416th Bombardment Group (L)
As early as 2005, hundreds of photographs preserved
by 416th Bomb Group Aerial Photo Officer Capt. Francis J. Cachat began
to appear on the internet. These photos provide a treasure trove
of information about the Group and its activities in the air and on the
ground during 1944 and 1945. Among these images appeared an
insignia that raises questions about its origin and purpose.
In the Operations Lounge at Wethersfield the table in
the far left photo was used to display training and other reading
material. The front of the table was covered by a white
cloth. On this cloth was sketched the four squadron insignia and
a central insignia with a bare forearm rising from a base of fire and
holding a lightning bolt. On a banner draped across the top is
the motto "IGNIS AURUM PROBAT". This phrase come from the Roman
Stoic philosopher Seneca and translates to English as "FIRE TESTS
The meaning in this context is that the character of a
person or group is tested by difficult circumstances.
The sketches were then painted on the cloth to make a permanent display. This central insignia was unknown to any surviving veterans of the 416th and there was considerable speculation about the unit that it represented. There are no official insignia recorded in Army Air Corps records for the 416th Bomb Group. It was thought that the insignia must be that of a support unit or an unofficial locally adopted ensign for the Group itself. The squadron insignia were circular, while the central device was portrayed as a shield. This tends to suggest a central unit with subordinates. That possibility is enhanced by the same basic presentation on photos hung in the office of the Group Commander, Col. Mace at Wethersfield. In this arrangement, the central shield is placed somewhat higher in an apparent position of honor. Also the frame around this image is different than those around the four squadron insignia which match -- perhaps because it was a later addition to the display and the original frames were no longer available. It is conceivable that the squadron insignia illustrations were shipped with the Group from the U.S. in January of 1944 and the central shield image was added after the unit arrived in England.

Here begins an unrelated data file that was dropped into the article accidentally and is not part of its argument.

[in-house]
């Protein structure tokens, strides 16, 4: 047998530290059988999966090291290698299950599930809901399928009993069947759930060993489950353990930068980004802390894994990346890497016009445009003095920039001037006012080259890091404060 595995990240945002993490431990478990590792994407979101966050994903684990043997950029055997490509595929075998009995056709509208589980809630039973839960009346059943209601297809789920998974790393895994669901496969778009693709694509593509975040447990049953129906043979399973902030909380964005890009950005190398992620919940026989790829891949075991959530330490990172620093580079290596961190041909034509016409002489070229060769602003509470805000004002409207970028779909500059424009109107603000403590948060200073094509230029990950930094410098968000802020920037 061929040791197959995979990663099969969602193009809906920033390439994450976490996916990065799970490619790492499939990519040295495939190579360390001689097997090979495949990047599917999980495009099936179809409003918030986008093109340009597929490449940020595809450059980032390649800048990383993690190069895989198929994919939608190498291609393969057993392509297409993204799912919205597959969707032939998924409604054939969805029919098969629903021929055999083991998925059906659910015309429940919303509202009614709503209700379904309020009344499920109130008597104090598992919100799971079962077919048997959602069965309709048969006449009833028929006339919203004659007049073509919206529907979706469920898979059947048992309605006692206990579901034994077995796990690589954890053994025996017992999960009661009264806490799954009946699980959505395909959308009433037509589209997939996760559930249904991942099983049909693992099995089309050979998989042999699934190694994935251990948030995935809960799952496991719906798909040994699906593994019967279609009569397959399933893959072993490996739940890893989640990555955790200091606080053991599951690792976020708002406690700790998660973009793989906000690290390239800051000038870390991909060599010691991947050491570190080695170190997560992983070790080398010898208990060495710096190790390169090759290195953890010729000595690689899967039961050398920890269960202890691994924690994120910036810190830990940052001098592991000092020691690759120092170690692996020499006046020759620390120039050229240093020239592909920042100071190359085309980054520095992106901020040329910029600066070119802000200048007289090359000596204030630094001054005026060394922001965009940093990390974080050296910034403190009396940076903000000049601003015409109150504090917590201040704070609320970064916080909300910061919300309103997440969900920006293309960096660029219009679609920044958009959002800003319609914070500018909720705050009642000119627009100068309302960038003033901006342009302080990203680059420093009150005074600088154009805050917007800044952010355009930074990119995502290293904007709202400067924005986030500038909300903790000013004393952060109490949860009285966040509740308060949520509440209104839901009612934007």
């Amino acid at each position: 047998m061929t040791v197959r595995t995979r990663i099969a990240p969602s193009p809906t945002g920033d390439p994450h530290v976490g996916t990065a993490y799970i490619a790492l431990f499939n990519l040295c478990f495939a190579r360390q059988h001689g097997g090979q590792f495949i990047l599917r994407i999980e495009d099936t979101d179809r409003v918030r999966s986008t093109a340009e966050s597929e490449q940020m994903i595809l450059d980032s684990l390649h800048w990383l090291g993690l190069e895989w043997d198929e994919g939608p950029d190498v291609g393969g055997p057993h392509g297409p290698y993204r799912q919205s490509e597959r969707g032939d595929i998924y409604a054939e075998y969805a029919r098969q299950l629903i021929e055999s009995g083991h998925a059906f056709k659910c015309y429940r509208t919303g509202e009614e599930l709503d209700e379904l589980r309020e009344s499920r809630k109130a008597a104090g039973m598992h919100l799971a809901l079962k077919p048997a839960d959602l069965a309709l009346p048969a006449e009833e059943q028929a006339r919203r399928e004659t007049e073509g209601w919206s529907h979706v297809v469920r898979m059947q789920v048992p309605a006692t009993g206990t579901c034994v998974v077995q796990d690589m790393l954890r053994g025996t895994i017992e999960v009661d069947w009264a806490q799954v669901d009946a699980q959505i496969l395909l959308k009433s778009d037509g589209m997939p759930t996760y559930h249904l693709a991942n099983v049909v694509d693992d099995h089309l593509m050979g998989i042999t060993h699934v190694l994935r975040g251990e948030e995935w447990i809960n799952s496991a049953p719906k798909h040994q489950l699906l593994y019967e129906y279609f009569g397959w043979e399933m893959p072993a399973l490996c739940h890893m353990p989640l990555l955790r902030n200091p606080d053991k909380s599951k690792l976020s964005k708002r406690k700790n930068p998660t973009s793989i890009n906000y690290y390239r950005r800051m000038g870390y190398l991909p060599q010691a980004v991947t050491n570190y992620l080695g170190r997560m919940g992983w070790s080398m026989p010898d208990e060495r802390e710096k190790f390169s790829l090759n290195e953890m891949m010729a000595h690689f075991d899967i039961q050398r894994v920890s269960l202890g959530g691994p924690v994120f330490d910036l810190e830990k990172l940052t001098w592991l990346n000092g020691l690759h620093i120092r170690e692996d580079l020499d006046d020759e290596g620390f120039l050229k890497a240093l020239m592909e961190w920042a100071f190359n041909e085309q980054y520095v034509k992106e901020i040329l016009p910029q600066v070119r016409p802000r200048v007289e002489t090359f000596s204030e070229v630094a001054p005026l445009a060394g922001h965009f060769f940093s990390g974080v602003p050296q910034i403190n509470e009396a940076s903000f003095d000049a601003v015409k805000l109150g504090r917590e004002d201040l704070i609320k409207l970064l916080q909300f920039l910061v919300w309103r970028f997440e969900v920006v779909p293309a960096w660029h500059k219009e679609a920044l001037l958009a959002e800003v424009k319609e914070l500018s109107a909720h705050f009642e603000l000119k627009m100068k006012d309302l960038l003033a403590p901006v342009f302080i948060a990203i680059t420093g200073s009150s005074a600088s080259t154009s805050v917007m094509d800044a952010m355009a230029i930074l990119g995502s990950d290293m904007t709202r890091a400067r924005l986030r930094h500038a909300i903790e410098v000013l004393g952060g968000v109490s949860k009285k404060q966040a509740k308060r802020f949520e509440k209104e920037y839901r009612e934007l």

Part of the mystery has been solved thanks to 669th
Gunner Frank Basford. Mr. Basford was a tireless advocate for the
416th and was personally responsible for creation of the bronze
memorial plaques dedicated at nine prominent sites in the U.S. and
abroad. He kept voluminous records of 416th activities after the
war and those records eventually passed after his death to the 416th
Bomb Group Archive. In one of the folders containing newsletters
and reunion records from the post war period an unattached cover page
was found that shows a simplified rendition of the insignia with an
unambiguous reference to the 416th Bomb Group.